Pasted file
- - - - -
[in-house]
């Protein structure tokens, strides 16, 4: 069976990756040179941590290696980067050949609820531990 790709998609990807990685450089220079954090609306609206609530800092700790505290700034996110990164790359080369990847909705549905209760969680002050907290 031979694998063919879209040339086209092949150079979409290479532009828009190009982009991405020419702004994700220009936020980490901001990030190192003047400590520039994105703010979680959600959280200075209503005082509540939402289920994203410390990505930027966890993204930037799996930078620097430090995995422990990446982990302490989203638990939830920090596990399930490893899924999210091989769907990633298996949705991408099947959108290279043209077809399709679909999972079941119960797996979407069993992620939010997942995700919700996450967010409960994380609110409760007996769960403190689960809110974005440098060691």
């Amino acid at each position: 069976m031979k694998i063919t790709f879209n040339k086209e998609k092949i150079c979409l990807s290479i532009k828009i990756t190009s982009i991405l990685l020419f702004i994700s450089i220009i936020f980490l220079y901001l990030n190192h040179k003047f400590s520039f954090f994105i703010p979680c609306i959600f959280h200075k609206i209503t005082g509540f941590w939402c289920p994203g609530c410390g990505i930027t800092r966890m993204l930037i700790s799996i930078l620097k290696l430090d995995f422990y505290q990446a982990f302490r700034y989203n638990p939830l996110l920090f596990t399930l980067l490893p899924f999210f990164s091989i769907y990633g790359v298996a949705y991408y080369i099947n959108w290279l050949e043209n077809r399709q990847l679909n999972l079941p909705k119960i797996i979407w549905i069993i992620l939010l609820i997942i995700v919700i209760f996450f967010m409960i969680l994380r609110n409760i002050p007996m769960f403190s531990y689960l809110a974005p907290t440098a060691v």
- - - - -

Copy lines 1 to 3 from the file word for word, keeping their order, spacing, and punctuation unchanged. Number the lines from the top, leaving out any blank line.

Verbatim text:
[in-house]
């Protein structure tokens, strides 16, 4: 069976990756040179941590290696980067050949609820531990 790709998609990807990685450089220079954090609306609206609530800092700790505290700034996110990164790359080369990847909705549905209760969680002050907290 031979694998063919879209040339086209092949150079979409290479532009828009190009982009991405020419702004994700220009936020980490901001990030190192003047400590520039994105703010979680959600959280200075209503005082509540939402289920994203410390990505930027966890993204930037799996930078620097430090995995422990990446982990302490989203638990939830920090596990399930490893899924999210091989769907990633298996949705991408099947959108290279043209077809399709679909999972079941119960797996979407069993992620939010997942995700919700996450967010409960994380609110409760007996769960403190689960809110974005440098060691």
């Amino acid at each position: 069976m031979k694998i063919t790709f879209n040339k086209e998609k092949i150079c979409l990807s290479i532009k828009i990756t190009s982009i991405l990685l020419f702004i994700s450089i220009i936020f980490l220079y901001l990030n190192h040179k003047f400590s520039f954090f994105i703010p979680c609306i959600f959280h200075k609206i209503t005082g509540f941590w939402c289920p994203g609530c410390g990505i930027t800092r966890m993204l930037i700790s799996i930078l620097k290696l430090d995995f422990y505290q990446a982990f302490r700034y989203n638990p939830l996110l920090f596990t399930l980067l490893p899924f999210f990164s091989i769907y990633g790359v298996a949705y991408y080369i099947n959108w290279l050949e043209n077809r399709q990847l679909n999972l079941p909705k119960i797996i979407w549905i069993i992620l939010l609820i997942i995700v919700i209760f996450f967010m409960i969680l994380r609110n409760i002050p007996m769960f403190s531990y689960l809110a974005p907290t440098a060691v």